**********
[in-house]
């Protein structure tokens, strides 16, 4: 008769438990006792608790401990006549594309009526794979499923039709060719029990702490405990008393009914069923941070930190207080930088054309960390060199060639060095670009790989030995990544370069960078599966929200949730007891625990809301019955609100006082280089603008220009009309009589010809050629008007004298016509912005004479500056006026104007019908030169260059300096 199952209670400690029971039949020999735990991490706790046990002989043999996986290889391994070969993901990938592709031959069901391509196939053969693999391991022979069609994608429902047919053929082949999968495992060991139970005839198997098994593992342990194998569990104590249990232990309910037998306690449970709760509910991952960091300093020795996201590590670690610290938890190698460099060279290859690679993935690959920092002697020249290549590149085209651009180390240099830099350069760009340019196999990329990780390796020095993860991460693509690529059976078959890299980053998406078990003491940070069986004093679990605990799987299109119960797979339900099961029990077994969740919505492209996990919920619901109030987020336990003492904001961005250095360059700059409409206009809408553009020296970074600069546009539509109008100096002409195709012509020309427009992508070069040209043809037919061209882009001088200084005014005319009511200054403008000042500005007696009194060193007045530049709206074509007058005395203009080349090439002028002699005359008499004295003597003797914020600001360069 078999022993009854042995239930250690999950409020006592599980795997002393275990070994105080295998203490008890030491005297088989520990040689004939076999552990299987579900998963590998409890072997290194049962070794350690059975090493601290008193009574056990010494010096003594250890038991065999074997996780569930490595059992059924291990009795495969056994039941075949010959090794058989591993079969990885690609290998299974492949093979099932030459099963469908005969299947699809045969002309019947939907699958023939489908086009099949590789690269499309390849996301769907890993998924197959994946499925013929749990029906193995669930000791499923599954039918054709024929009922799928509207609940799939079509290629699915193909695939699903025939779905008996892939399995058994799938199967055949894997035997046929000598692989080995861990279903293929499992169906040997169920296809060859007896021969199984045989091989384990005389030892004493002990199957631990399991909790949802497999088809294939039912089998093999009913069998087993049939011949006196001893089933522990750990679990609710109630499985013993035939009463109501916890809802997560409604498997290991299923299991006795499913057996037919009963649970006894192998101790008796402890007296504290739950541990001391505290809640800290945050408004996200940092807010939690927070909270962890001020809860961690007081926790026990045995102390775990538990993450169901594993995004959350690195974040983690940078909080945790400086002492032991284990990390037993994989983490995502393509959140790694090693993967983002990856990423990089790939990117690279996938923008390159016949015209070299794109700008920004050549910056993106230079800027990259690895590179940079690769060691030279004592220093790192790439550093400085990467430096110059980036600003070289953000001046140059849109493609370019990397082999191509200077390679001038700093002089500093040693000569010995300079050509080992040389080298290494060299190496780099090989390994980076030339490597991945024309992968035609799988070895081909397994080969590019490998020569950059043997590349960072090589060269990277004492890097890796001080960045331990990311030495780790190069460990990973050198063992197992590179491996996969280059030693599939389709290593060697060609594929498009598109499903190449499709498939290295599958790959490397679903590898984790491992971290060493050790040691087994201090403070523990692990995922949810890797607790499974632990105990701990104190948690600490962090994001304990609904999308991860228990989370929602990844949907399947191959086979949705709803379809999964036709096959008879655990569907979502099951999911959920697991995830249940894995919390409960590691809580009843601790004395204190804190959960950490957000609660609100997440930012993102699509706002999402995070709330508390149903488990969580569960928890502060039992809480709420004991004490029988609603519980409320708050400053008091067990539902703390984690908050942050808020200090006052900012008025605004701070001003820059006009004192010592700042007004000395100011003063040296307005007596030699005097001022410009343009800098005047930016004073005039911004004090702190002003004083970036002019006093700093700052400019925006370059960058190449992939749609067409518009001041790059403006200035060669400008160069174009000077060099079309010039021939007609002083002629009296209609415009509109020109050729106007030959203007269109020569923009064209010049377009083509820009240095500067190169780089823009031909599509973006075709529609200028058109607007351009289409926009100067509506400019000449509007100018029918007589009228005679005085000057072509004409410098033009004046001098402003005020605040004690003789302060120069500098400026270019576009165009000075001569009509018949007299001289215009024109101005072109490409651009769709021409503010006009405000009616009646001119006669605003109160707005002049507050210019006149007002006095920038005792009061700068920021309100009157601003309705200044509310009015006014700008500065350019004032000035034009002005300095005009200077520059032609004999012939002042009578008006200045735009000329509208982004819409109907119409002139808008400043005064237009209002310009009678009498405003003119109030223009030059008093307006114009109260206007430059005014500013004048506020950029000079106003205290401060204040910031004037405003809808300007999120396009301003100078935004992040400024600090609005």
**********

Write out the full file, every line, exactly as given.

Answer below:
[in-house]
């Protein structure tokens, strides 16, 4: 008769438990006792608790401990006549594309009526794979499923039709060719029990702490405990008393009914069923941070930190207080930088054309960390060199060639060095670009790989030995990544370069960078599966929200949730007891625990809301019955609100006082280089603008220009009309009589010809050629008007004298016509912005004479500056006026104007019908030169260059300096 199952209670400690029971039949020999735990991490706790046990002989043999996986290889391994070969993901990938592709031959069901391509196939053969693999391991022979069609994608429902047919053929082949999968495992060991139970005839198997098994593992342990194998569990104590249990232990309910037998306690449970709760509910991952960091300093020795996201590590670690610290938890190698460099060279290859690679993935690959920092002697020249290549590149085209651009180390240099830099350069760009340019196999990329990780390796020095993860991460693509690529059976078959890299980053998406078990003491940070069986004093679990605990799987299109119960797979339900099961029990077994969740919505492209996990919920619901109030987020336990003492904001961005250095360059700059409409206009809408553009020296970074600069546009539509109008100096002409195709012509020309427009992508070069040209043809037919061209882009001088200084005014005319009511200054403008000042500005007696009194060193007045530049709206074509007058005395203009080349090439002028002699005359008499004295003597003797914020600001360069 078999022993009854042995239930250690999950409020006592599980795997002393275990070994105080295998203490008890030491005297088989520990040689004939076999552990299987579900998963590998409890072997290194049962070794350690059975090493601290008193009574056990010494010096003594250890038991065999074997996780569930490595059992059924291990009795495969056994039941075949010959090794058989591993079969990885690609290998299974492949093979099932030459099963469908005969299947699809045969002309019947939907699958023939489908086009099949590789690269499309390849996301769907890993998924197959994946499925013929749990029906193995669930000791499923599954039918054709024929009922799928509207609940799939079509290629699915193909695939699903025939779905008996892939399995058994799938199967055949894997035997046929000598692989080995861990279903293929499992169906040997169920296809060859007896021969199984045989091989384990005389030892004493002990199957631990399991909790949802497999088809294939039912089998093999009913069998087993049939011949006196001893089933522990750990679990609710109630499985013993035939009463109501916890809802997560409604498997290991299923299991006795499913057996037919009963649970006894192998101790008796402890007296504290739950541990001391505290809640800290945050408004996200940092807010939690927070909270962890001020809860961690007081926790026990045995102390775990538990993450169901594993995004959350690195974040983690940078909080945790400086002492032991284990990390037993994989983490995502393509959140790694090693993967983002990856990423990089790939990117690279996938923008390159016949015209070299794109700008920004050549910056993106230079800027990259690895590179940079690769060691030279004592220093790192790439550093400085990467430096110059980036600003070289953000001046140059849109493609370019990397082999191509200077390679001038700093002089500093040693000569010995300079050509080992040389080298290494060299190496780099090989390994980076030339490597991945024309992968035609799988070895081909397994080969590019490998020569950059043997590349960072090589060269990277004492890097890796001080960045331990990311030495780790190069460990990973050198063992197992590179491996996969280059030693599939389709290593060697060609594929498009598109499903190449499709498939290295599958790959490397679903590898984790491992971290060493050790040691087994201090403070523990692990995922949810890797607790499974632990105990701990104190948690600490962090994001304990609904999308991860228990989370929602990844949907399947191959086979949705709803379809999964036709096959008879655990569907979502099951999911959920697991995830249940894995919390409960590691809580009843601790004395204190804190959960950490957000609660609100997440930012993102699509706002999402995070709330508390149903488990969580569960928890502060039992809480709420004991004490029988609603519980409320708050400053008091067990539902703390984690908050942050808020200090006052900012008025605004701070001003820059006009004192010592700042007004000395100011003063040296307005007596030699005097001022410009343009800098005047930016004073005039911004004090702190002003004083970036002019006093700093700052400019925006370059960058190449992939749609067409518009001041790059403006200035060669400008160069174009000077060099079309010039021939007609002083002629009296209609415009509109020109050729106007030959203007269109020569923009064209010049377009083509820009240095500067190169780089823009031909599509973006075709529609200028058109607007351009289409926009100067509506400019000449509007100018029918007589009228005679005085000057072509004409410098033009004046001098402003005020605040004690003789302060120069500098400026270019576009165009000075001569009509018949007299001289215009024109101005072109490409651009769709021409503010006009405000009616009646001119006669605003109160707005002049507050210019006149007002006095920038005792009061700068920021309100009157601003309705200044509310009015006014700008500065350019004032000035034009002005300095005009200077520059032609004999012939002042009578008006200045735009000329509208982004819409109907119409002139808008400043005064237009209002310009009678009498405003003119109030223009030059008093307006114009109260206007430059005014500013004048506020950029000079106003205290401060204040910031004037405003809808300007999120396009301003100078935004992040400024600090609005």